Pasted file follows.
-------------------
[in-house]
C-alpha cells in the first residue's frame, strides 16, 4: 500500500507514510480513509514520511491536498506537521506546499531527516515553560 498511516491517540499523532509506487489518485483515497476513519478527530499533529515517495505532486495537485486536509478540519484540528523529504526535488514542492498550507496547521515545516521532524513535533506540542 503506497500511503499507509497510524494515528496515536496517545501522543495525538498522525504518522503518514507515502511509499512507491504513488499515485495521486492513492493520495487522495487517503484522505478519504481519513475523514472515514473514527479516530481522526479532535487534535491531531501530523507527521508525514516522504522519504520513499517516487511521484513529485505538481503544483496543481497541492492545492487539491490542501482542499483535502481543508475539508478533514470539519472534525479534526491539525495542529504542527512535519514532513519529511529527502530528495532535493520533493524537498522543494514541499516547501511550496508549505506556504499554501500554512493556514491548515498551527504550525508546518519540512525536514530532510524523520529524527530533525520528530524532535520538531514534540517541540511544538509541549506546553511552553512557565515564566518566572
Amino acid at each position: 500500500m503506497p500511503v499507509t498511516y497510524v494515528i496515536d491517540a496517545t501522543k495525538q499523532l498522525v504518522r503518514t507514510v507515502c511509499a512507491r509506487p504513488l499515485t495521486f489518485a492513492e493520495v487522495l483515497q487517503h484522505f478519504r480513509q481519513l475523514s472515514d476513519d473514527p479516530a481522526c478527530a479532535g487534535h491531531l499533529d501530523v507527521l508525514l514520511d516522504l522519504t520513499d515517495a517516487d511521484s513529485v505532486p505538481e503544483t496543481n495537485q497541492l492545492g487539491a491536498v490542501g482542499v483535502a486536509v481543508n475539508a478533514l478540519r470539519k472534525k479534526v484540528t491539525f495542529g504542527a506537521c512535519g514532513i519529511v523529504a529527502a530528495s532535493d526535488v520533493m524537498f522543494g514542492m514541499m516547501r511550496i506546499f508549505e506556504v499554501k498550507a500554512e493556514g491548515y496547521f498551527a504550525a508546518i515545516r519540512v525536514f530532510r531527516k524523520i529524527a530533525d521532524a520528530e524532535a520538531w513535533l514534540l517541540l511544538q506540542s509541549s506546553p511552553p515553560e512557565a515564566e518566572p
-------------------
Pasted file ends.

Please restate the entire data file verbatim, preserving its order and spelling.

[in-house]
C-alpha cells in the first residue's frame, strides 16, 4: 500500500507514510480513509514520511491536498506537521506546499531527516515553560 498511516491517540499523532509506487489518485483515497476513519478527530499533529515517495505532486495537485486536509478540519484540528523529504526535488514542492498550507496547521515545516521532524513535533506540542 503506497500511503499507509497510524494515528496515536496517545501522543495525538498522525504518522503518514507515502511509499512507491504513488499515485495521486492513492493520495487522495487517503484522505478519504481519513475523514472515514473514527479516530481522526479532535487534535491531531501530523507527521508525514516522504522519504520513499517516487511521484513529485505538481503544483496543481497541492492545492487539491490542501482542499483535502481543508475539508478533514470539519472534525479534526491539525495542529504542527512535519514532513519529511529527502530528495532535493520533493524537498522543494514541499516547501511550496508549505506556504499554501500554512493556514491548515498551527504550525508546518519540512525536514530532510524523520529524527530533525520528530524532535520538531514534540517541540511544538509541549506546553511552553512557565515564566518566572
Amino acid at each position: 500500500m503506497p500511503v499507509t498511516y497510524v494515528i496515536d491517540a496517545t501522543k495525538q499523532l498522525v504518522r503518514t507514510v507515502c511509499a512507491r509506487p504513488l499515485t495521486f489518485a492513492e493520495v487522495l483515497q487517503h484522505f478519504r480513509q481519513l475523514s472515514d476513519d473514527p479516530a481522526c478527530a479532535g487534535h491531531l499533529d501530523v507527521l508525514l514520511d516522504l522519504t520513499d515517495a517516487d511521484s513529485v505532486p505538481e503544483t496543481n495537485q497541492l492545492g487539491a491536498v490542501g482542499v483535502a486536509v481543508n475539508a478533514l478540519r470539519k472534525k479534526v484540528t491539525f495542529g504542527a506537521c512535519g514532513i519529511v523529504a529527502a530528495s532535493d526535488v520533493m524537498f522543494g514542492m514541499m516547501r511550496i506546499f508549505e506556504v499554501k498550507a500554512e493556514g491548515y496547521f498551527a504550525a508546518i515545516r519540512v525536514f530532510r531527516k524523520i529524527a530533525d521532524a520528530e524532535a520538531w513535533l514534540l517541540l511544538q506540542s509541549s506546553p511552553p515553560e512557565a515564566e518566572p